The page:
National Assembly (% Vote)

Gauteng Legislature (% Vote)

KwaZulu-Natal Legislature (% Vote)




















 0,3 (0 reps)




 0,5 (1 rep)




 1,6 (1 rep)


 0,5 (2 reps)


 0,5 (1 rep)


 0,3 (2 reps)




 0,5 (2 reps)




 0,4 (2 reps)



Minority Front



 0,5 (1 rep)


 0,2 (1 rep)



Al Jama-ah

 0,2 (1 rep)




 1,9 (0 reps)

2,1 (0 reps)

2,0 (0 reps)

A similar process in 2024 would see the ANC with 49,4% of the National Assembly, the EFF with 12,9% and the IFP with 4,9%. For the ANC, a deal with either would establish a full majority. In the Gauteng legislature, this would translate into the ANC having 42,1% and the EFF having 16,8% – again, in sum, a clear majority. And in KwaZulu-Natal, the sums point to the ANC at 46,1%, the EFF at 11,8% and the IFP at 19,7%. Again, either deal clears the ANC and its ally to a full majority.

Is this what the nation needs? ANC-EFF coalitions? Surely it is time to shake the ANC and the DA up to the possibility of the Grand Coalition, as Basson and Hunter have called it. Well, what is going to happen?

It is wise to remember that elections can bring extraordinary results – the USA, after all, elected Donald Trump and he has an excellent chance, incredibly, of another shot at the presidency. And the UK electorate gave us Boris Johnson (by a massive majority) with a clear mandate to drive the nation off the Brexit cliff and into – chaos. If those electorates can do these incredible things – well, South Africa could also pull a cobra from the conjurer’s rabbit hat.

Market Research Late 2023



DA Internal


Institute of Race Relations
























































Our second table is a compilation of some of the most recent voter surveys. With the exception of the DA’s internal poll (maybe we can remember the DA’s internal poll before the 2021 election, with Mmusi telling the press that their internal polling showed the ANC well down, and the DA well up – “Kyk hoe lyk hy nou”), the polls suggest the ANC in the mid-40%s and the DA in the lower 20%s. The outlier is, of course, the EFF – so often badly called in market research.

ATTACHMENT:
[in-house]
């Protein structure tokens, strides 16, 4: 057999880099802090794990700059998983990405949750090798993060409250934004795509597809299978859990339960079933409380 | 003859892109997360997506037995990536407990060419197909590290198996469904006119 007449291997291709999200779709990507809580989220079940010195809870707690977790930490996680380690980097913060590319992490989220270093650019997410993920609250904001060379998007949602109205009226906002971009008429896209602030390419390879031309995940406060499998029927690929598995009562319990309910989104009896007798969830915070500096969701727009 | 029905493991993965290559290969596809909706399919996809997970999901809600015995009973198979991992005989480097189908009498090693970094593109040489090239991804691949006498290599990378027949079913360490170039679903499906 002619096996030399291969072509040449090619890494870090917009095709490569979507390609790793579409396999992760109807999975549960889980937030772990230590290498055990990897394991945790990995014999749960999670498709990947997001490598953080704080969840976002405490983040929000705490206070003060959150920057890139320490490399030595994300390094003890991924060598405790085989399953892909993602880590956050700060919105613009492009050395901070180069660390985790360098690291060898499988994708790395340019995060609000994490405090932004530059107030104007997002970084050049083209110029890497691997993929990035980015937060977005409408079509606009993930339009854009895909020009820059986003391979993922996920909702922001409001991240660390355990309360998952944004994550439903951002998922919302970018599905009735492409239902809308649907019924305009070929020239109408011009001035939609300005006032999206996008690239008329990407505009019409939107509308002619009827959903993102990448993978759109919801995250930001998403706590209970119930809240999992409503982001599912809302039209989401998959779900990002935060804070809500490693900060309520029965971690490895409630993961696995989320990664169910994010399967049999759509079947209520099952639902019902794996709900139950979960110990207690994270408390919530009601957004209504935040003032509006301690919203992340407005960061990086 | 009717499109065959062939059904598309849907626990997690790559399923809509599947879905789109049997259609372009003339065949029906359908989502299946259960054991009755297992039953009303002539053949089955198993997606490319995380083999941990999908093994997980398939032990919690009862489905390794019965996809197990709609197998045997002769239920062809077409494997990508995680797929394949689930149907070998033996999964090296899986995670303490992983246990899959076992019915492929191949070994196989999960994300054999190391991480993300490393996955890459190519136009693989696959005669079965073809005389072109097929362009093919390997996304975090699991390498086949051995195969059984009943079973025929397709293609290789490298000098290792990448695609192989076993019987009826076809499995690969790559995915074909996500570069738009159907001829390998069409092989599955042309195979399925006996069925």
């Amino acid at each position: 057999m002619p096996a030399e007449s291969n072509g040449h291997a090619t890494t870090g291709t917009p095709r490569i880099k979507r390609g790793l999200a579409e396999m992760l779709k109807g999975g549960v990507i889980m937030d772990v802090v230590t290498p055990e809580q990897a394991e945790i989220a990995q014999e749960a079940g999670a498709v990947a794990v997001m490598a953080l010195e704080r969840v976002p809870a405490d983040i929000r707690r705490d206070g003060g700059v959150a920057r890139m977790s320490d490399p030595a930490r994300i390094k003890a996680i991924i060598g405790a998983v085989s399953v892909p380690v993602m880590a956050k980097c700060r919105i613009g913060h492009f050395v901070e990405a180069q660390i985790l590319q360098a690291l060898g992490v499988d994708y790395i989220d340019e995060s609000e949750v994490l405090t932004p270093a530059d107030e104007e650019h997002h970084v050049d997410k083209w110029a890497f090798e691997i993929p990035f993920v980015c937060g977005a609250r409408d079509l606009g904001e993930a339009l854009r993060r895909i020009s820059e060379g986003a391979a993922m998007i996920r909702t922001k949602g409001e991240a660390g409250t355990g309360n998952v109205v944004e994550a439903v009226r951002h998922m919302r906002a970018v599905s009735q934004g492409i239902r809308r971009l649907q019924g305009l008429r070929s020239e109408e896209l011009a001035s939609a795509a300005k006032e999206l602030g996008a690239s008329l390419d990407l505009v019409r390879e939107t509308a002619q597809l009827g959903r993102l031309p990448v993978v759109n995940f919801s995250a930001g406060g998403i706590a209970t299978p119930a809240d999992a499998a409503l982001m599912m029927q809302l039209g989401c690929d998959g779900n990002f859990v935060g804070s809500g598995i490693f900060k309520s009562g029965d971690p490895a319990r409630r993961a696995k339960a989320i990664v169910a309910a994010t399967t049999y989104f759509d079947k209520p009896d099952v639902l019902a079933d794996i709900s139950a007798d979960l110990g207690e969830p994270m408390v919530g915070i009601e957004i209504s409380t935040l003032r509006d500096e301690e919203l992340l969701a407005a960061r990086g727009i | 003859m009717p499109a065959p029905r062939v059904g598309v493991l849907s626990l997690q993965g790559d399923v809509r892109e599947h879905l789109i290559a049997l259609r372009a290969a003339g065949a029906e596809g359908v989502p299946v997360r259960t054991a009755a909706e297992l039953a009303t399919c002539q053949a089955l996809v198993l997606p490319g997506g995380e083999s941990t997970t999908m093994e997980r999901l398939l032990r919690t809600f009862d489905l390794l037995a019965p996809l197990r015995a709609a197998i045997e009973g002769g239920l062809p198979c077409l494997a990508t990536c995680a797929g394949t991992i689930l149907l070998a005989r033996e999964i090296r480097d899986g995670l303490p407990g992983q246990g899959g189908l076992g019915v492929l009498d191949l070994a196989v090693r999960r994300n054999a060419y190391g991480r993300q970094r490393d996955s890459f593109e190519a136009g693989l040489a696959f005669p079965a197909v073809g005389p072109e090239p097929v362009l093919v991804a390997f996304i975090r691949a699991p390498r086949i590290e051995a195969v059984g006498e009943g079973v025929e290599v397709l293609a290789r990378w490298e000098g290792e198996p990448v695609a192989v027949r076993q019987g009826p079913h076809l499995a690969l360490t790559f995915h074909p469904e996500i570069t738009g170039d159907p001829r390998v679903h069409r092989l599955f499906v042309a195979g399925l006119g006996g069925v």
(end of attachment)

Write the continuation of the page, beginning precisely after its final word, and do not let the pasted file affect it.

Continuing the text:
I have followed market research over many elections, and I have learned to have the most respect for IPSOS. The work of the Institute of Race Relations and the Brenthurst Foundation inevitably overstates the DA – possibly that is what their samples do. IPSOS is suggesting a massive over-performance from the EFF, and that is also my hunch – of all our parties, the EFF is the only one keyed into the fastest growing cohort of our community – black/African youth. While this community has traditionally not enrolled to vote, the IEC seems to have done a better job this time around. This could be the last election where the Grand Coalition is not forced on South Africa. If it has to happen sooner or later, make it happen sooner, and make it work.

Back to Basson and Hunter’s book.

Yes, they do make a prediction. On page 206, they write: “Towards the end of 2023, the most likely scenario emerging was that the ANC would receive between 45% and 50% of the vote, meaning it could form a governing coalition with one or two small parties (excluding the DA and the EFF).”

Wow – is that the “demise of the ANC and the rise of a new democracy” that the cover promised us? Seems like same old, same old to me.

This is, as I have said, a short book. Which is good, because it is neither clearly original nor strikingly profound. It is, however, well written and an easy read. Just journalism.

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  • Barend van der Merwe

    Since nobody can see into the future, these sorts of titles are always misleading and is at best educated guesswork. Outcome 2 or 3 seems to me the more plausible ones. The DA really has a knack for dropping the ball and making a mess of many a good opportunity. Whether the DA can retain their number of seats in the Western Cape is in itself a question to ponder. I would not be surprised if they lose support. The DA polling is definitely not to be trusted at all and is mostly predictably utilized for the purpose of their political propaganda. Many of their supporters openly support Israel, which adds to their already bruised image. The EFF is most certainly the party that will gain most from the election. As noted, in six of the provinces, the ANC is guaranteed to reign again.

  • Agree that there is a strong likelihood that the DA will underperform, especially in the WC. They are probably going to lose their strong coloured / Muslim support base because of their Israel position, exacerbated by the recent manhandling of Palestine supporters. I think the ANC may pick up many of those voters, which could well give the ANC 2% more of the vote.